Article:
People in England can now compare the GP surgeries in their area thanks to an interactive map published for the first time by the health service watchdog.
Practices are given scores from one to six based on the levels of “concern” they present to officials – with band one representing those in most urgent need of inspections.
Around one in six surgeries fell into the two worst rankings – meaning exactly 1,200 may be falling below care standards.
At the other end of the spectrum almost 3,800 surgeries were ranked in band six, meaning they were of “lowest concern” to the watchdog.
The Care Quality Commission (CQC) was at pains to make clear that their reports released online were not simply a judgment on practices’ quality – something that could only be judged once they had been inspected.
But speaking to The Daily Telegraph, the CQC’s chief inspector of general practice Professor Steve Field said they were “sadly finding some very poor practices”.
“These typically are chaotic, have very poor leadership and a lack of learning culture. They also have a poor skill mix, some don't have any nurses. “Patients could be at risk by simple things such as prescribing out-of-date medicines and vaccines.”
The CQC said it aims to inspect all GP surgeries by March 2016, starting with those rated of highest concern from next year.
To view the bandings, including a map of surgeries, visit the CQC website.
Meanwhile, performance data from around 5,000 surgeons were also released by NHS England today.
The league tables showing how many patients have died in each physician’s care over the past year have been rolled out to cover 13 areas since they were first introduced last year.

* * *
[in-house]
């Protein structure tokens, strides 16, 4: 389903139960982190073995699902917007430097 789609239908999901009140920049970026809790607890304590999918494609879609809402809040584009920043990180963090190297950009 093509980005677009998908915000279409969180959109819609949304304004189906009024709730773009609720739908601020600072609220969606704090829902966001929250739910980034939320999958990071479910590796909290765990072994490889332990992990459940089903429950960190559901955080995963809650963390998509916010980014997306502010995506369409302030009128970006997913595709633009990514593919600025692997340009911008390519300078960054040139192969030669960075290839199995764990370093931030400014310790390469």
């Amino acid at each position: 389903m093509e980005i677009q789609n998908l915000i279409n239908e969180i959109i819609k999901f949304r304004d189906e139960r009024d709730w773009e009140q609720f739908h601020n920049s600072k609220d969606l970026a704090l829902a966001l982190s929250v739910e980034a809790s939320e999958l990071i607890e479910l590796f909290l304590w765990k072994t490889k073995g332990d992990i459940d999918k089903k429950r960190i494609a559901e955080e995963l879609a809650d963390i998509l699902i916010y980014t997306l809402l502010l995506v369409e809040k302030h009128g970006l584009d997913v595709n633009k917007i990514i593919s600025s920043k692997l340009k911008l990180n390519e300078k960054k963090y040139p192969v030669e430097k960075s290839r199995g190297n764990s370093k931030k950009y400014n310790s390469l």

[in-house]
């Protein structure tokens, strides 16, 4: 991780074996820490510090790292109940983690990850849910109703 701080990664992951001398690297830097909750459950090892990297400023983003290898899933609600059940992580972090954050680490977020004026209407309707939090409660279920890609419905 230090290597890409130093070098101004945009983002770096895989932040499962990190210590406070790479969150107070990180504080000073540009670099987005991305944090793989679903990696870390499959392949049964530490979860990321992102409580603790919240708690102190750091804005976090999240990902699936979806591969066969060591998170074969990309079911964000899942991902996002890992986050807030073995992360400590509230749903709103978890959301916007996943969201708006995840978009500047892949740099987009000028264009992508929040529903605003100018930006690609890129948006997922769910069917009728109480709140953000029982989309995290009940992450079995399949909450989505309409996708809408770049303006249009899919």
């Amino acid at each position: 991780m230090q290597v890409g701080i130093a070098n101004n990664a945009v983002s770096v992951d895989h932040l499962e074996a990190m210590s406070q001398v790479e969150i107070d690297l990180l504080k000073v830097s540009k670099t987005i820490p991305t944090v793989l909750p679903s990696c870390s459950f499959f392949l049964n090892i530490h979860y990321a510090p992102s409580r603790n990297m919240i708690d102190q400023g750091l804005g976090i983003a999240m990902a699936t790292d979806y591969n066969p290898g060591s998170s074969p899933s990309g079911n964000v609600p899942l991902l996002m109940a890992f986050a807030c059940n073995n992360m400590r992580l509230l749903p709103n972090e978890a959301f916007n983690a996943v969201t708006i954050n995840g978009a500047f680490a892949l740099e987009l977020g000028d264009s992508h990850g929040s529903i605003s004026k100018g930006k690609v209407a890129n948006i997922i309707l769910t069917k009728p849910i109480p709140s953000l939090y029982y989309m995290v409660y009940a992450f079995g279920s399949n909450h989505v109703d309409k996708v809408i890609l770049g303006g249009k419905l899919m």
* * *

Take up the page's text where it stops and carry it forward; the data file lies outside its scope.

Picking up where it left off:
In numbers: the NHS crisis
NHS England said the mortality rates for “almost all surgeons” are “within the expected range”, and Jeremy Hunt, the Health Secretary, hailed a new “safety culture based on openness and transparency”.
But critics said the move to publish performance data for surgeons was “crude and misleading”.
John MacFie, president of the Federation of Surgical Speciality Associations, which represents surgeons, said: “There is now good anecdotal evidence that shows publishing this data has encouraged risk-averse behaviour, which is not in the interest of patients.
“I believe that the data should only be published after any concerns in a surgeon's performance have been investigated.
“In reality very few deaths can be attributed to surgical error alone, and this data only attracts attention away from institutional failings. Put simply, hospitals should not be allowing surgeons to practice unless they can demonstrate their practice is safe.”
The “consultant outcome data” page on MyNHS went live from 6am this morning, and Patients Association chief executive Katherine Murphy said it would “go a long way to giving patients and the public the information that they desperately need in order to make informed, empowered decisions about where they go for care and treatment”.
Responding to criticism of the service, NHS England chief Sir Bruce Keogh told BBC Breakfast: “The publication of these results is simply the end result of a long process. Surgeons individually agonise over how they can do better, they agonise when things go wrong.
“They share their performances with colleagues at case conferences, particularly where they've had difficulties, they have annual appraisals at their hospital where they discuss how they're performing, so we have a number of mechanisms in place that precede publication.
“I think you've got to start somewhere so at this stage the figures are in many cases relatively crude but it's better to start somewhere and improve them.”